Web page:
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RSS By: Rick Lundquist, Dairy Today

Rick Lundquist is an independent nutrition and management consultant based in Duluth, Minn. He provides livestock production advice.

What’s the Optimum TMR Moisture Content?

May 21, 2010

By Rick Lundquist, Ph.D.

As summer approaches, reducing Total Mixed Ration (TMR) sorting becomes even more important as cows may eat less aggressively due to heat stress. Sorting can lead to inadequate fiber consumption, slug feeding of grain and subacute acidosis. How do you know what the optimum moisture content of your TMR is to prevent sorting and maximize intake?


In a study published last year in the Journal of Dairy Science, a 52% moisture ration resulted in more sorting, reduced dry matter intake, and less NDF consumed compared to a drier (42% moisture) diet. The cows on the wetter diet sorted out the longer fiber particles in favor of the grain.


One caveat in this study was that the forage was all fermented. It consisted of corn silage and alfalfa haylage, plus a major part of the concentrate was from high moisture corn. So, considering this, the results are not surprising – at least in my experience. The authors suggested that reduced palatability of the wetter ration may have been a factor. I agree. Adding water to a relatively high moisture, fermented TMR washes out the favorable fermentative acids that enhance acceptability. And it also increases the rate of bunk spoilage, especially in hot weather.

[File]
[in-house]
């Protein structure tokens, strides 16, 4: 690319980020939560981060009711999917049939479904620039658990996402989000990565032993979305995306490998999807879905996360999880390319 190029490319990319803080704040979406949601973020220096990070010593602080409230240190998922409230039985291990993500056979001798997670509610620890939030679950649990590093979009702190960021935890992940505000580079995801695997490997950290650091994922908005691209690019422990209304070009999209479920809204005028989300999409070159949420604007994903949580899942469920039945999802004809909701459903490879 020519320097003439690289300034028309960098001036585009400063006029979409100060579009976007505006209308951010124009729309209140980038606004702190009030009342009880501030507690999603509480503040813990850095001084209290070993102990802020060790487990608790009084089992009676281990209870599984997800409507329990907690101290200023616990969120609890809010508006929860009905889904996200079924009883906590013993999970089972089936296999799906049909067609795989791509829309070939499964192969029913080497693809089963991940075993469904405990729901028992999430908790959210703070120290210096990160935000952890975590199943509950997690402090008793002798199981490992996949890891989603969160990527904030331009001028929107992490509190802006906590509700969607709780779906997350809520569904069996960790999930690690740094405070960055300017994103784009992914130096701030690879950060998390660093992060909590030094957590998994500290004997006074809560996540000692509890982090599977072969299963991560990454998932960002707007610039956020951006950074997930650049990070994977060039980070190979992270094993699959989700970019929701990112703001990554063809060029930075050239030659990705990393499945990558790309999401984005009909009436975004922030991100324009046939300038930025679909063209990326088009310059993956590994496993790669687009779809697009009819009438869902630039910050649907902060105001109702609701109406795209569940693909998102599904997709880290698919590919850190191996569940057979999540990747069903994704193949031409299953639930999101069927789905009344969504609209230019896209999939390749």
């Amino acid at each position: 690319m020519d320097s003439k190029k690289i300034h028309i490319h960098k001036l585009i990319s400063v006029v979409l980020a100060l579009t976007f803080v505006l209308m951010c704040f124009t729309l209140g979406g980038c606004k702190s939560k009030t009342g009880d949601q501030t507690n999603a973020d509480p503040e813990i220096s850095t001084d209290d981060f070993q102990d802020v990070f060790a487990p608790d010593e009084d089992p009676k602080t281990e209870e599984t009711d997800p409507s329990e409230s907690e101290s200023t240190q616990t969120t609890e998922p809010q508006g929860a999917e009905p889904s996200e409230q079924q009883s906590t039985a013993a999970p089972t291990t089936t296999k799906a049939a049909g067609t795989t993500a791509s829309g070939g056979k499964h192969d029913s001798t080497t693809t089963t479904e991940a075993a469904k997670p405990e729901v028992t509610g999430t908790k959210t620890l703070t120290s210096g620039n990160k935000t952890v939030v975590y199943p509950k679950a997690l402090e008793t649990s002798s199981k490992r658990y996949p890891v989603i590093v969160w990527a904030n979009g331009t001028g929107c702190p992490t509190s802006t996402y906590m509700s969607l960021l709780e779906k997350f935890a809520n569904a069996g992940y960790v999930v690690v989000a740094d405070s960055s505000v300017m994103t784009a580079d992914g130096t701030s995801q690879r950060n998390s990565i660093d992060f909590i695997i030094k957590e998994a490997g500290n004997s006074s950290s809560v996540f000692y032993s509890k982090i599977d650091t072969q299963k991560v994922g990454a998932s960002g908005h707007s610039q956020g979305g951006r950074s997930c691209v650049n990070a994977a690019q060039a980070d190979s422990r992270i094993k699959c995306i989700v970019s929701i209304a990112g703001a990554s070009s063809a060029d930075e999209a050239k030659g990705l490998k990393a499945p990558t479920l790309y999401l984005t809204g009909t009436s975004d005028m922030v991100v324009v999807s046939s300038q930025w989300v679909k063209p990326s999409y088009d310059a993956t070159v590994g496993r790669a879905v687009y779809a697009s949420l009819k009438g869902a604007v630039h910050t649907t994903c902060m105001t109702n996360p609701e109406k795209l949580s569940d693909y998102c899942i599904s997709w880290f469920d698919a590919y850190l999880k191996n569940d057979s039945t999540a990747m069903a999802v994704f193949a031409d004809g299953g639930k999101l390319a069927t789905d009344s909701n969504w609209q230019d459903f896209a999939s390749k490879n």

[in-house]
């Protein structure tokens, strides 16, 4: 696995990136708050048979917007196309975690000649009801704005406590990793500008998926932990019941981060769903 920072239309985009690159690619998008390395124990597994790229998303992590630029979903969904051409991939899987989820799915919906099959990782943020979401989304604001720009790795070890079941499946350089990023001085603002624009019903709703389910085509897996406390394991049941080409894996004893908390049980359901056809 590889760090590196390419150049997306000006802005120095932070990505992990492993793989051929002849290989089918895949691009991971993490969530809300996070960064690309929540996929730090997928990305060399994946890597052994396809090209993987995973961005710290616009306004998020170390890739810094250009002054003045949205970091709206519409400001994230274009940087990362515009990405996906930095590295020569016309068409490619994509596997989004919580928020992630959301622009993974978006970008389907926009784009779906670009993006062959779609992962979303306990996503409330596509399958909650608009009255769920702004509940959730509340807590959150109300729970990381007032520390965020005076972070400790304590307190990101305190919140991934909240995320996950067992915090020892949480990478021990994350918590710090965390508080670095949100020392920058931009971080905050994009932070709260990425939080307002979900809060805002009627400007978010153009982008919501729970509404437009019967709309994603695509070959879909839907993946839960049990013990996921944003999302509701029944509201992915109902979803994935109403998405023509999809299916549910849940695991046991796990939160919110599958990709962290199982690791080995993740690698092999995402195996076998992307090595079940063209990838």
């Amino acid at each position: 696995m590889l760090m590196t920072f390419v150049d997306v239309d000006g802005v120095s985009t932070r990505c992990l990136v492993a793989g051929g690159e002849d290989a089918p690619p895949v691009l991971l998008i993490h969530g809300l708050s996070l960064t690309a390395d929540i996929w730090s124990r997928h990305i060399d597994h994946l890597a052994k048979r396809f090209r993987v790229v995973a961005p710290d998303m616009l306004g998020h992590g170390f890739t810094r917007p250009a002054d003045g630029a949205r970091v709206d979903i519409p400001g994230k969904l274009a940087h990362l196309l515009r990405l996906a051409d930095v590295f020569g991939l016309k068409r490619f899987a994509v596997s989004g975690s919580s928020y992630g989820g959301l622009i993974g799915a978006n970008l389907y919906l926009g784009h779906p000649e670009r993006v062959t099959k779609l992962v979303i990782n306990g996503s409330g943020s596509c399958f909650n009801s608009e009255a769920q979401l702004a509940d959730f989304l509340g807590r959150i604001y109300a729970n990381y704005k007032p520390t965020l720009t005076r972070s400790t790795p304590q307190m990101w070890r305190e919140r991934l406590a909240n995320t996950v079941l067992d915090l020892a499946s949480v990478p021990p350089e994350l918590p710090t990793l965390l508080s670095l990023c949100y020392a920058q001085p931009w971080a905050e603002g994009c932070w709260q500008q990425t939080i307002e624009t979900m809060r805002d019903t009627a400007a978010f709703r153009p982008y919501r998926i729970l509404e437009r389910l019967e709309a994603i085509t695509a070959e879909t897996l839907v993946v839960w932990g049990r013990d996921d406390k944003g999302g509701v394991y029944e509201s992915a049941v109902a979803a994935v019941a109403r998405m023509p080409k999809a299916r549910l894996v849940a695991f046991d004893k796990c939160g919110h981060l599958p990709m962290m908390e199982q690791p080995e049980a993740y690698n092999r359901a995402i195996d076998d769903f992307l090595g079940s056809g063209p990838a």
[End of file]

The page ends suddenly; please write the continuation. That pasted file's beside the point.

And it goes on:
But another factor to consider is that when fed an acidic, corn silage, high moisture-based diet, cows tend to select for longer fiber, i.e., haylage or hay. Whereas, on a higher hay or haylage diet, cows usually select against the hay or haylage in favor of the grain or corn silage.


So, what’s the optimum moisture content of your TMR? TMRs that contain higher levels of dry hay and hay silage can benefit from added water by increasing acceptability and reducing sorting. Obviously, if you pick up the TMR and can shake the grain out of it, so can the cow. So, adding water to these TMRs up to 50% or slightly higher moisture helps. One of my clients had a ration like this and I advised adding water to bring the TMR up to 50% moisture. He commented that it was the cheapest milk he ever made.


But, with high corn silage diets containing high moisture corn, little or no added water may be needed. Cows fed these diets will tend to select the longer fiber.


So, as with most aspects of dairying, there is no cookbook for optimum feeding and feed management for all cows in all situations. The optimum moisture content of your TMR to reduce sorting and maximize intake depends on the amount of acidic fermented feeds, dry hay or haylage, particle size, feeding frequency, heat and humidity, mister drift and other factors that can only be determined by observation and experience.  


Reference:  Effect of dietary dry matter concentration on the sorting behavior of lactating dairy cows fed a total mixed ration. Journal of Dairy Science. July 2009.


Rick Lundquist is an independent nutrition and management consultant based in Duluth, Minn. Contact him at

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